If you’re a performer, this has happened to you, usually early in your career, when you’re young, impressionable, nervous and usually stupid. Your embarrassing gig probably isn’t this bad, but I’ll bet you cringe (or laugh) whenever you remember it.
It was April or May, around 1964. I was in Minneapolis getting ready to spend another summer working at Hensrud’s Skelly Station.
“What the heck?” I said to myself. “I’m a full-fledged folksinger with some gigs, a couple of memorable openers, and a freshly-minted album. Why not skip pumping gas & washing windshields (“full service” was a thing back then; some of you remember it) and bring culture to the North Country?”
I called my friends Eric Madsen and Ron Day, a dynamite West Texas folk duo, and convinced them to drive to Minnesota in Ron’s ’58 Chevy to open for me. Then we planned our first gen-u-wine music tour.
The first stop was International Falls, on the Canadian Border. (You’ve heard of it as the coldest spot in the Lower 48 every winter.) My girlfriend Gerri had been raised there, so we knew the lay of the land. We rented the biggest hall in town ($300, as I recall, provided we set up the chairs ourselves). We printed tickets, bought some radio spots, put my album in the local record store window, and got ready for a leap forward in our careers.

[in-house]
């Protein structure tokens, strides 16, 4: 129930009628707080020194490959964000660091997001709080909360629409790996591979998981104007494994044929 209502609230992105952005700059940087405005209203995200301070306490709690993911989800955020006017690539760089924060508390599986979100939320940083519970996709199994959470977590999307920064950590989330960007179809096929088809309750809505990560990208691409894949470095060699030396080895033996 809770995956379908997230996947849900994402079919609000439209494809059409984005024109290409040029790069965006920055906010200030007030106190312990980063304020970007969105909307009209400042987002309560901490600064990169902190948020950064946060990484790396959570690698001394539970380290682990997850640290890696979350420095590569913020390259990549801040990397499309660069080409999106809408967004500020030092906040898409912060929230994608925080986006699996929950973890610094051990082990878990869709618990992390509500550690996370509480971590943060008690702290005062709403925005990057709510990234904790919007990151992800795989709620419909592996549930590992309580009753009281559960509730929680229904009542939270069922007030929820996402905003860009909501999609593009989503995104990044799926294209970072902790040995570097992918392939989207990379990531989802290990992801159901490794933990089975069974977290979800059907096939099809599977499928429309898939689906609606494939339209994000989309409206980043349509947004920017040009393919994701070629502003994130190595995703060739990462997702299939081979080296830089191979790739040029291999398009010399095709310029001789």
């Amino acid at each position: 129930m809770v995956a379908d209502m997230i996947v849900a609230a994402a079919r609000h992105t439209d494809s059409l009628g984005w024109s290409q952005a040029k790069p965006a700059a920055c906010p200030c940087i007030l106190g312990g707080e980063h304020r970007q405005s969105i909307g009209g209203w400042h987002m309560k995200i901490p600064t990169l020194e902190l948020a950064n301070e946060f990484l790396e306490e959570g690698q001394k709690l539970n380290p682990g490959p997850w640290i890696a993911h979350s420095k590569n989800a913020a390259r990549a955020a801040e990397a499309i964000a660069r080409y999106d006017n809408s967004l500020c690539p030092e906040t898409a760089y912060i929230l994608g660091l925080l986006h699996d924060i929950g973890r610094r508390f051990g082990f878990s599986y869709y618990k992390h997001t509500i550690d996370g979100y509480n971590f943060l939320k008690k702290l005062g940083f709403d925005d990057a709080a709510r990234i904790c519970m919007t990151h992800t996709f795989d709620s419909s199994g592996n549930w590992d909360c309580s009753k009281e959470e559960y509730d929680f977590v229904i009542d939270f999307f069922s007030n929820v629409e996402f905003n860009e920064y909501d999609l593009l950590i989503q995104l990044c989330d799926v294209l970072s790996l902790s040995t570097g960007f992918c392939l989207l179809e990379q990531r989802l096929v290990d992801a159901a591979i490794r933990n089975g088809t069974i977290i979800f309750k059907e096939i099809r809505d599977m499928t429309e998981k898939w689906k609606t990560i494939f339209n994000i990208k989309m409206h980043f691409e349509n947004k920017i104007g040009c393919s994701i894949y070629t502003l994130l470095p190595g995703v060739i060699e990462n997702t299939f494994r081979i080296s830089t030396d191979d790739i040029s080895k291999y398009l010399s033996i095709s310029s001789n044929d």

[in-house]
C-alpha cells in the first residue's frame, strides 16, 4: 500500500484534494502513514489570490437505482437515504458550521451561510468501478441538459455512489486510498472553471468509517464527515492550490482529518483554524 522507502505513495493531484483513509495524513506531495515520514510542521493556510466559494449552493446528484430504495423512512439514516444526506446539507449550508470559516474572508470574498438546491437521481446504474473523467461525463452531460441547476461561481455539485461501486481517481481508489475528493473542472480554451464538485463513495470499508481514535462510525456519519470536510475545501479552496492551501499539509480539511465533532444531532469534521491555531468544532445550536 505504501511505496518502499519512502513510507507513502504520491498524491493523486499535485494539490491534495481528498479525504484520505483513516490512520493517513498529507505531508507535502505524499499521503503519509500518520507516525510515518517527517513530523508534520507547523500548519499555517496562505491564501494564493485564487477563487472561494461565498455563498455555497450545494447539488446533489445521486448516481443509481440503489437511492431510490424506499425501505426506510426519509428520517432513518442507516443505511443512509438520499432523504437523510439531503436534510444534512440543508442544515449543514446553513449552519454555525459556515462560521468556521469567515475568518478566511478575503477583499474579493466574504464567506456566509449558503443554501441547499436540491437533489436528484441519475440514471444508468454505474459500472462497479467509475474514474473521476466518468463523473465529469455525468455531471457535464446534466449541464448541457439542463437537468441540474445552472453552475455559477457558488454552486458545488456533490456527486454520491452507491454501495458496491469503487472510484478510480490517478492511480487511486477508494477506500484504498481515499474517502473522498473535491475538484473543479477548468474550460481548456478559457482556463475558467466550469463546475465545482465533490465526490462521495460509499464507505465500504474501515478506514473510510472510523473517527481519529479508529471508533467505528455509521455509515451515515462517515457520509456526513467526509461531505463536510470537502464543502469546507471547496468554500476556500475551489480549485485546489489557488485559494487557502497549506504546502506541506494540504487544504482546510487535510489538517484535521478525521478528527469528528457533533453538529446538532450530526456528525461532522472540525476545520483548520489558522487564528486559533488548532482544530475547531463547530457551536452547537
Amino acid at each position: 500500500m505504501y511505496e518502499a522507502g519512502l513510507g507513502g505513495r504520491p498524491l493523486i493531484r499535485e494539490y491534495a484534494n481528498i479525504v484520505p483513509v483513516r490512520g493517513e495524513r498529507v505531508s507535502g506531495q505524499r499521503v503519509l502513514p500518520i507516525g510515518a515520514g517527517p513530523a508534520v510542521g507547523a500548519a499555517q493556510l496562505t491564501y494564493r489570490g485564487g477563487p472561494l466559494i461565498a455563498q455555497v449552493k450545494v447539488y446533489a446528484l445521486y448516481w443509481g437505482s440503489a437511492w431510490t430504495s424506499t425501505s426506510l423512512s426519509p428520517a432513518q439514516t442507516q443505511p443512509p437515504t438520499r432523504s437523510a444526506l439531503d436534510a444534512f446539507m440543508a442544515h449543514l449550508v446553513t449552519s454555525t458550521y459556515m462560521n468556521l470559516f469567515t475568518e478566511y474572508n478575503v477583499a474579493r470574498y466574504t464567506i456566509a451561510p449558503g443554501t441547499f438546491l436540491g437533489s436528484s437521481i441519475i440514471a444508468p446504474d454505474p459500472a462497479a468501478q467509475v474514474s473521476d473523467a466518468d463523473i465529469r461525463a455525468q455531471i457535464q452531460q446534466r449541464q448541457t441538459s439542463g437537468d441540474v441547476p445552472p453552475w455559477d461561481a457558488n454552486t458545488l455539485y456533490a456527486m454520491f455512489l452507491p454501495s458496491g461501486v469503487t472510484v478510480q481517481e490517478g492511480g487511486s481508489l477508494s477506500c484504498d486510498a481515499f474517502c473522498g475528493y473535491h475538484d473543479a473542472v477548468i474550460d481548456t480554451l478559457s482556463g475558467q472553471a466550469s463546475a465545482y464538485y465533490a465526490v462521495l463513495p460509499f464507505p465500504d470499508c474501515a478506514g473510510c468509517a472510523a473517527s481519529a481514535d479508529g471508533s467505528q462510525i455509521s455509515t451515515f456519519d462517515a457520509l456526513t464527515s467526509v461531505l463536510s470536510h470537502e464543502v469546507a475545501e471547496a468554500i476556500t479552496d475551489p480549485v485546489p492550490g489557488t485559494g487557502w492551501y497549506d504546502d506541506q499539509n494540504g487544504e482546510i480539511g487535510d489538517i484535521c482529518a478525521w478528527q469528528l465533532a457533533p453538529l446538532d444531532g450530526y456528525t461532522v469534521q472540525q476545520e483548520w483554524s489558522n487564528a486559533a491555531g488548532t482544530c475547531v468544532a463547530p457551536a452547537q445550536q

The night arrived. The chairs were set up. Guitars were tuned. Gerri went to the door to sell tickets. Showtime came. And went.
Not one person showed up.
Word has it that there was a polka band playing nearby that night. I like to think they stole our audience.
We cancelled the rest of the tour and Mr. Hensrud gave me back my job at the Skelly station.
This story is too embarrassing for a gig photo, but here’s the heron that lives near our house today.